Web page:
Researchers get straight to the heart of piezoelectric tissues
For years, scientists have wondered whether the heart and adjacent vessels might have evolved to be piezoelectric, meaning that the tissue can generate an electrical charge when squeezed. They thought that perhaps the heart takes advantage of this electromechanical relationship to power decades of continuous beating. While some studies have supported the idea that the walls of the aorta are piezoelectric or even ferroelectric, where permanent electric dipoles can be switched by an electric field, the most recent research finds no evidence of these properties.
A collaboration of German researchers investigated the question by testing samples of pig aorta using a traditional setup, known as Sawyer-Tower, to detect ferroelectricity. Their experiments suggest that the aorta has no special properties, and instead acts as a standard dielectric material that does not conduct current. They report these findings this week in Applied Physics Letters.
Scientists first realized that biological tissues can be piezoelectric in the 1950s, when Japanese scientists Eiichi Fukada and Iwao Yasuda detected this property in bone tissue. By the late 1800s, scientists knew that bones strengthen themselves in response to applied stress, but later research showed that bone compression generates an electrical charge, which stimulates biological processes to strengthen bone tissue. Since then, scientists have detected piezoelectricity in other tissues, including the trachea, intestines, muscle fibers and even lobster shells.
Recent studies using a technique called piezoresponse force microscopy (PFM) offered evidence that pig aortas are not only piezoelectric but also ferroelectric, which is a prerequisite for piezoelectricity in disordered materials. PFM is a powerful technique for detecting piezoelectricity and ferroelectric switching, but can only address micrometer-sized areas. Moreover, in tests of ferroelectricity, the technique can create misleading artifacts.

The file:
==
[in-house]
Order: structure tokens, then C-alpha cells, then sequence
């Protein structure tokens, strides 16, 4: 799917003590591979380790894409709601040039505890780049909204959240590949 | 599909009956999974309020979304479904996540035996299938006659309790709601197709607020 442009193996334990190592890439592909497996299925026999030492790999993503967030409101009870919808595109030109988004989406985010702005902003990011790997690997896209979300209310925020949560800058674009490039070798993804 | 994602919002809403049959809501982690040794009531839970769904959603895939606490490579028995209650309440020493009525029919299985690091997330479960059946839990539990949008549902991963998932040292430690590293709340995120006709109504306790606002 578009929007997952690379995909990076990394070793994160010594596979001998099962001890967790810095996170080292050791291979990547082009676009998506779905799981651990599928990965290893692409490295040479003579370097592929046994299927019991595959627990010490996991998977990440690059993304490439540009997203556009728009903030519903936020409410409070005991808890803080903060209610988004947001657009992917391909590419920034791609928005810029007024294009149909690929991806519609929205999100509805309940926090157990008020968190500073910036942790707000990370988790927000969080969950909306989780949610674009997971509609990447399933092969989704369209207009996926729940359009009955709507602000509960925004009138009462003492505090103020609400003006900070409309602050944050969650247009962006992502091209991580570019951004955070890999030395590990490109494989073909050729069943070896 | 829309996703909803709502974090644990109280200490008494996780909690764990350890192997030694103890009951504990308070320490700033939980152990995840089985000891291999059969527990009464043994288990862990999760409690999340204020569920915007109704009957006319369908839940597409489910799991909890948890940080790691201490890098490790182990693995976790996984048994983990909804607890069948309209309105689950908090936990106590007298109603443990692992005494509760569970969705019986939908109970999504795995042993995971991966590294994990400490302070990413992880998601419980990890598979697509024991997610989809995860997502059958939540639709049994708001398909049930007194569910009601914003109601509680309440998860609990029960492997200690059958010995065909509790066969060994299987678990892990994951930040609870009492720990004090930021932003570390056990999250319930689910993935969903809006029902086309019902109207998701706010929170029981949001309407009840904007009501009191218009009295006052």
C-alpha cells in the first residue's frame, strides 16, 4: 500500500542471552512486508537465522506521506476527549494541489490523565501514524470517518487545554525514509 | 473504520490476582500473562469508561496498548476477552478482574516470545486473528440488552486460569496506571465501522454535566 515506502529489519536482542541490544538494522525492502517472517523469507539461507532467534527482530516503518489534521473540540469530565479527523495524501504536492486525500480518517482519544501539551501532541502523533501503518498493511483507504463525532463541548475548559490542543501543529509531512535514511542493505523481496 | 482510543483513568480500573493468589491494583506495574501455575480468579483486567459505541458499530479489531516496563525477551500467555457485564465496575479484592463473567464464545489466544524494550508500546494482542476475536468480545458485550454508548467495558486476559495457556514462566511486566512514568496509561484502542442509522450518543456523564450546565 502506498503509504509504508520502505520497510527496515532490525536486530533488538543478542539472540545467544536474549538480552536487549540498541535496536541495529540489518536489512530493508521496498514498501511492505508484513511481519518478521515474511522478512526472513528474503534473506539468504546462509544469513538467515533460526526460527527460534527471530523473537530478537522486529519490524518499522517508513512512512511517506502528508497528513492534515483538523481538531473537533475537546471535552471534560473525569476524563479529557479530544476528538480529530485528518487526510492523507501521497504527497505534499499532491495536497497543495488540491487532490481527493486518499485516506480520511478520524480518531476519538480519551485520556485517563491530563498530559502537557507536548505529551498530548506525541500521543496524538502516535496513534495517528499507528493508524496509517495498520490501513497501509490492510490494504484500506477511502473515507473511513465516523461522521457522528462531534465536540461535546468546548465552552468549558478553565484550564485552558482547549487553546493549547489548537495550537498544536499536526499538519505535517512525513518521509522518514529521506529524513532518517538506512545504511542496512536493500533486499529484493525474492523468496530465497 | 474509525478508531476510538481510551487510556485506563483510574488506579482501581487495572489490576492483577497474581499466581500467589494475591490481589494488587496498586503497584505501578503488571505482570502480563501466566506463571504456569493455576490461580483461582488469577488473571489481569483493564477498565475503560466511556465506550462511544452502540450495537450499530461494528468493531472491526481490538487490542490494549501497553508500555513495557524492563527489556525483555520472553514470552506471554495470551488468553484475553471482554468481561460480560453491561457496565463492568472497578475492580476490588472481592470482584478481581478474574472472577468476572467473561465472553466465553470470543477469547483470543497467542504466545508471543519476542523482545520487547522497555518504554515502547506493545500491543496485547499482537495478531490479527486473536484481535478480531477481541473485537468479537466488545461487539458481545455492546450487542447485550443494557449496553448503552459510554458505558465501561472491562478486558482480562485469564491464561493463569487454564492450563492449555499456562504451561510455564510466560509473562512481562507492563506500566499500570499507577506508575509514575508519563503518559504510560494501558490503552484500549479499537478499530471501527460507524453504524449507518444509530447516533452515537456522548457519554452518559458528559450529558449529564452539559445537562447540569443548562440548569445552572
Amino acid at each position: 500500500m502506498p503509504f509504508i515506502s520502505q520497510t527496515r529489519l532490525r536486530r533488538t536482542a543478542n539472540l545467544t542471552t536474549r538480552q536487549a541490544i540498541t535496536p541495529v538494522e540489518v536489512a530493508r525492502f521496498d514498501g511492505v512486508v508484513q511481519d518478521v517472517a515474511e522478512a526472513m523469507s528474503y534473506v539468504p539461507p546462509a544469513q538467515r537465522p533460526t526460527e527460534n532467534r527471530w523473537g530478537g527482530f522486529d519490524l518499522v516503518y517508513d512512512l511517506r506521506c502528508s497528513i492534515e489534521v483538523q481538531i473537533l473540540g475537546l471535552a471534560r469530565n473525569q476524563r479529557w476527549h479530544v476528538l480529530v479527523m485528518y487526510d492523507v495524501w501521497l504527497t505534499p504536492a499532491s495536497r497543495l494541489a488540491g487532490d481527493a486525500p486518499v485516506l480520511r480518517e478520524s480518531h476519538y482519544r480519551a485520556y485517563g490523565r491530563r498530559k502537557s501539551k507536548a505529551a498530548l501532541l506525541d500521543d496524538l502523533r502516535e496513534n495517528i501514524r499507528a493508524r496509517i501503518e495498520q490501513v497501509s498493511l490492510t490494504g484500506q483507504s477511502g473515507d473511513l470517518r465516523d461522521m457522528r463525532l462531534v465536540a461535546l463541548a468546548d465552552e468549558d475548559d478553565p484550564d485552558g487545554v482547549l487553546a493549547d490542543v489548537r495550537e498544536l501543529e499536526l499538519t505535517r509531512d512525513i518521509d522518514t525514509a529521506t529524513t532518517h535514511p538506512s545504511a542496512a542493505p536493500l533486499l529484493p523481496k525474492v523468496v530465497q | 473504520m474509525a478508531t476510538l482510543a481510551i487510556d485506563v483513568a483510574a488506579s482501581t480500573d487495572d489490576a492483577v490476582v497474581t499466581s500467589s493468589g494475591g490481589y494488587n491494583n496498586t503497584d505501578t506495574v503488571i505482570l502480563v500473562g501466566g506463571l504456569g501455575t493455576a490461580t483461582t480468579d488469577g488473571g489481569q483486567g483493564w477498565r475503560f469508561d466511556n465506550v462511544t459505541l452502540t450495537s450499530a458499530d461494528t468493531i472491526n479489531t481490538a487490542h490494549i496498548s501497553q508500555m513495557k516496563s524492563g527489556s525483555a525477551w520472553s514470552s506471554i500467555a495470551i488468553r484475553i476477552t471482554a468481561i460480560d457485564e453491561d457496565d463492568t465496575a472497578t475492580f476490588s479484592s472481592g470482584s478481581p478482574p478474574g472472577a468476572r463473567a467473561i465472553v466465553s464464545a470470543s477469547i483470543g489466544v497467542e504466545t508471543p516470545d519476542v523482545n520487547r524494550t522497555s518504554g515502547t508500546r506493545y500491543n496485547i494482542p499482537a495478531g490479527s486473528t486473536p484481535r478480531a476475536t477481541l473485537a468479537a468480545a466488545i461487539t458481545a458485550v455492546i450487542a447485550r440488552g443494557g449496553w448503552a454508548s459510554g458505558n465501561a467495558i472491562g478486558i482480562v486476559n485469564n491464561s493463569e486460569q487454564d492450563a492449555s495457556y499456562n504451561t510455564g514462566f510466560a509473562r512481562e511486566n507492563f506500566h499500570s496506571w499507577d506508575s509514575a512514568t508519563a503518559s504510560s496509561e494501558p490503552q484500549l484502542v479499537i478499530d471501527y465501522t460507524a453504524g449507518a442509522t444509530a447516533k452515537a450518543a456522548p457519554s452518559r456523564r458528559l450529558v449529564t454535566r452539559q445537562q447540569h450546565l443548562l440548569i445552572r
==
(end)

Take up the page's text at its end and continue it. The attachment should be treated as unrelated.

“There was a lot of controversy on this topic,” said Thomas Lenz of the Max Planck Institute for Polymer Research and one of the authors of the study. He and colleagues weighed in on the discussion using a simple Sawyer-Tower setup, first used by C.B. Sawyer and C.H. Tower to measure ferroelectric hysteresis loops in 1929.
The Sawyer-Tower technique involves applying an electric field to a material and then measuring the resulting electric displacement. Coupled with a photonic sensor, researchers can simultaneously measure how the material changes shape in response to the current. Unlike PFM, the technique provides quantitative results on large-scale electromechanical properties.
The researchers worked with biologists and anesthesiologists from the University Medical Center Mainz, in Germany, to obtain pig aortas. They preserved aorta pieces in the same way as did the previous studies using PFM. They found that when they applied an electric field over a centimeter-sized piece of the tissue, it changed shape like any dielectric material showing electrostriction.
If the heart or other tissues were ferroelectric and piezoelectric, then they would need to be made up of a biopolymer with a polar crystal structure. For the aorta, this is extremely unlikely because its walls have a complex anatomical structure that is unlike bones, where the polar structure of collagen yields their fascinating piezoelectric properties.
“We could not see any sign of piezoelectricity or ferroelectricity, and we thought we should contribute that to the scientific discussion,” said Lenz, noting that their work is just one line of evidence on this topic. “It’s a pity. I would have liked to study it further.”